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Postmodernism at the V&A.

History book?

IT’S BEEN NEARLY THREE years since Nicolas Bourriaud, curating the fourth Tate Triennial, declared, ‘Postmodernism is dead.’ It had been replaced, he said in an accompanying manifesto, by something he called Altermodern.

Whether or not ‘Altermodern’ is a conceit that will gain wide acceptance is still to be seen. But about the demise of postmodernism, there may be some reluctant – although by no means universal – agreement. Bourriaud began his work on the Tate exhibition in 2007 – which is also when curators Glenn Adamson and Jane Pavitt began working on the V&A’s Postmodernism: Style and Subversion, 1970-1990. Does a V&A exhibition bracketing those dates suggest a lifespan – and a kind of obituary?

If it does, Bourriaud’s idea wasn’t the inspiration for the V&A’s exhibition. As curator Glenn Adamson told the Fortnightly, the Altermodern show was ‘the latest (and perhaps most explicit) attempt to replace postmodernism with a related piece of nomenclature. We didn’t have the show in mind when curating our own project though…the material that Bourriaud was gathering there wasn’t really relevant to our thinking.’

But Adamson doesn’t necessarily dispute Bourriaud’s claim.

My argument is that as the central movement (or phenomenon) in art and design history, postmodernism had indeed run its course by the late 1980s. By this time, exhaustion had settled in around the term – which had perhaps suffered from overuse – and there was also a good deal of anger about corporate applications of the style and ideas associated with it, e.g. the AT&T Building. While the condition of ‘postmodernity’, as analyzed by theorists like Fredric Jameson and David Harvey, could be said to be growing apace to this day, I think of postmodernism in art and design as a sort of ‘early warning system’ for that broader situation. The distinction I am making here parallels that between modernism (again, an art and design movement) and modernity (a much larger-scale phase in economic, political and social history). I think it is helpful to distinguish between these.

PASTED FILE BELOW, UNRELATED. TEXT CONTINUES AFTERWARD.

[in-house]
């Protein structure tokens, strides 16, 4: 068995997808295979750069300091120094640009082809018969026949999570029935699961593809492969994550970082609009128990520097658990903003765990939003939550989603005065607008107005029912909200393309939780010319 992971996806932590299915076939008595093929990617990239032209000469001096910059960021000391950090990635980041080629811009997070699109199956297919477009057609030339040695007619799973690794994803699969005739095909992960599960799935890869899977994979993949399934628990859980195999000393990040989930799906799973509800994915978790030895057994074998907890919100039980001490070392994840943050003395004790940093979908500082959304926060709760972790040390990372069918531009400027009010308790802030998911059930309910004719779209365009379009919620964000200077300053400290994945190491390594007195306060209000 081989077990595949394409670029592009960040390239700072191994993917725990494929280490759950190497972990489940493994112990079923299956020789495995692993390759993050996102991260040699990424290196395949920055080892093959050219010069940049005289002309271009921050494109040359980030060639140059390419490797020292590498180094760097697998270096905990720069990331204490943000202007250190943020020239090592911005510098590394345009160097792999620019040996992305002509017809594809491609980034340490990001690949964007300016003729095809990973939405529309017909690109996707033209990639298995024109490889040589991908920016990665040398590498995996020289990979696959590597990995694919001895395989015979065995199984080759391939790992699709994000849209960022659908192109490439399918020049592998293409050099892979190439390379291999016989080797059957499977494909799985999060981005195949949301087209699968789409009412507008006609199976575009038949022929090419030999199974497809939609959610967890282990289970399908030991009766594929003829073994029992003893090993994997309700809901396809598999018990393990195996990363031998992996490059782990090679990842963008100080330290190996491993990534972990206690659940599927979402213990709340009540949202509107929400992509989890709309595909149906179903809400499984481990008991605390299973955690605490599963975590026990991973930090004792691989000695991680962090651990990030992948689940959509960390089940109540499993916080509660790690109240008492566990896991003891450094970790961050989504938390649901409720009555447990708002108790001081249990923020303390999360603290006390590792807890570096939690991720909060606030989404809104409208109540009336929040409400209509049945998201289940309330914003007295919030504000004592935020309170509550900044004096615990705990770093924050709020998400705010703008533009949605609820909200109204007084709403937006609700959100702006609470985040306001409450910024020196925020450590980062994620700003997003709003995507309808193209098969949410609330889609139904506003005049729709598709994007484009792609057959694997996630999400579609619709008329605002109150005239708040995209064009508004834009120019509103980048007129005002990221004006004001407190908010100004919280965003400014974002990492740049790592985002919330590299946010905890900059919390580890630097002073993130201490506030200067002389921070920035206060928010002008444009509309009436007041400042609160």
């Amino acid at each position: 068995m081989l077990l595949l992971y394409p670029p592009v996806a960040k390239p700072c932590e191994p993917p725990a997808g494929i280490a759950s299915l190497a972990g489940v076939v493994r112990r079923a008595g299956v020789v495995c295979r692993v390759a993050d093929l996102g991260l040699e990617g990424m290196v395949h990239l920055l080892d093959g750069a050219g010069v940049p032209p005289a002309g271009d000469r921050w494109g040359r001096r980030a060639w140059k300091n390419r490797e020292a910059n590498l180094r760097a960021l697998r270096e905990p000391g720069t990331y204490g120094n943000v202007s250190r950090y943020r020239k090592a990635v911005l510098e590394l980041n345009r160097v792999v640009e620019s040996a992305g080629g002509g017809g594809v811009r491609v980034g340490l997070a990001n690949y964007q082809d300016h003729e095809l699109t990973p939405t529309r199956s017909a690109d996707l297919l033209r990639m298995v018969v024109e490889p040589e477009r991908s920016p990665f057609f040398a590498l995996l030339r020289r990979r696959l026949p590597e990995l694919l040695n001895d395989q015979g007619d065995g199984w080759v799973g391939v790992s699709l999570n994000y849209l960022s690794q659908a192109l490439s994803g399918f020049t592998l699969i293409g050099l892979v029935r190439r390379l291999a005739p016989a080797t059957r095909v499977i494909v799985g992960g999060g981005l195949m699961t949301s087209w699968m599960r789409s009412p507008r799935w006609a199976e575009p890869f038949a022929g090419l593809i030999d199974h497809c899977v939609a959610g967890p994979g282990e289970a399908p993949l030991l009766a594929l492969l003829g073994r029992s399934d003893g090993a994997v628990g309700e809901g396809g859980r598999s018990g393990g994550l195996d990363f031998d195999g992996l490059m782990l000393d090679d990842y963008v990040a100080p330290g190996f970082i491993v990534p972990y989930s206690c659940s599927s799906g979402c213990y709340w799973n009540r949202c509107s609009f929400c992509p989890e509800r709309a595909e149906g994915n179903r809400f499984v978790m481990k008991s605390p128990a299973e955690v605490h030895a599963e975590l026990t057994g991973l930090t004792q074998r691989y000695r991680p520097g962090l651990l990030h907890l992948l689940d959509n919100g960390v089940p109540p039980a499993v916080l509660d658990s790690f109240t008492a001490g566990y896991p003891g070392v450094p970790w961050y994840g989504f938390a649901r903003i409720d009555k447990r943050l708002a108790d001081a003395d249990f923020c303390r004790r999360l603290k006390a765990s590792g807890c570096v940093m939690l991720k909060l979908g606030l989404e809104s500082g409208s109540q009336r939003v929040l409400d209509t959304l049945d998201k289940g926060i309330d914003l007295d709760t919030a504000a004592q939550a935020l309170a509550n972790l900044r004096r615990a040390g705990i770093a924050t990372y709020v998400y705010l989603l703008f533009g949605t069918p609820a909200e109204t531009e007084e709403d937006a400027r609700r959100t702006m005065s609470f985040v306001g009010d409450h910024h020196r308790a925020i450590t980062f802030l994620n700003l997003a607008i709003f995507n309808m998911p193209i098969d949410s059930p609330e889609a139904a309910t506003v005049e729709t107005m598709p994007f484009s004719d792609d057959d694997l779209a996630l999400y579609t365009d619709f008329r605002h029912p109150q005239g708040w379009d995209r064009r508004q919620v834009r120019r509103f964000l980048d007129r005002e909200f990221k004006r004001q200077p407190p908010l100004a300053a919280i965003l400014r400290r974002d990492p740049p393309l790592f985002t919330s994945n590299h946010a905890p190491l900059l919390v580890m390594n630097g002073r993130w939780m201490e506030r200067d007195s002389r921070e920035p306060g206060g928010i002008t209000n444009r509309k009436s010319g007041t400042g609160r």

I should stress though that this is just my opinion. If you were to ask Charles Jencks for example he would say that postmodernism is alive and kicking.

It’s difficult, not to mention ironic, to consign ‘postmodernism’ to history. As for ‘Altermodernism’, the controversy seems to have passed (see designer Tim Holloway’s sympathetic analysis here), which is not to say Bourriaud’s ability to create controversy has diminished. Late last year, he was appointed chairman of the École Nationale Supérieure des Beaux-Arts (ENSBA), apparently under the sponsorship of France’s Minister of  Culture, Frédéric Mitterrand. Traditionally, that post has been occupied by an artist, often an ex-student. According to AMA, the appointment of a controversial curator instead spurred a letter of protest from several European museum directors. Among them: Chris Dercon, the director of Tate Modern.

Our coverage of the exhibition:

Postmodernism and history, a review of the exhibition by Anthony Howell | Memphis comes to Kensington, a brief exhibition memoir by Keith Johnson.

A closing thought on the V&A exhibition: Notes on the complexities of Post-Modernism by Charles Jencks.

Exhibition text: Postmodernism: Style and Subversion, 1970-90, by Glenn Adamson and Jane Pavitt. (US link.)

 More: Glenn Adamson on postmodernism in The Telegraph (2011). Alan Kirby on ‘our post-postmodern culture and society’ in the Times Higher Education (2010). Sam Jacob on Radical Post-Modernism in Strange Harvest.

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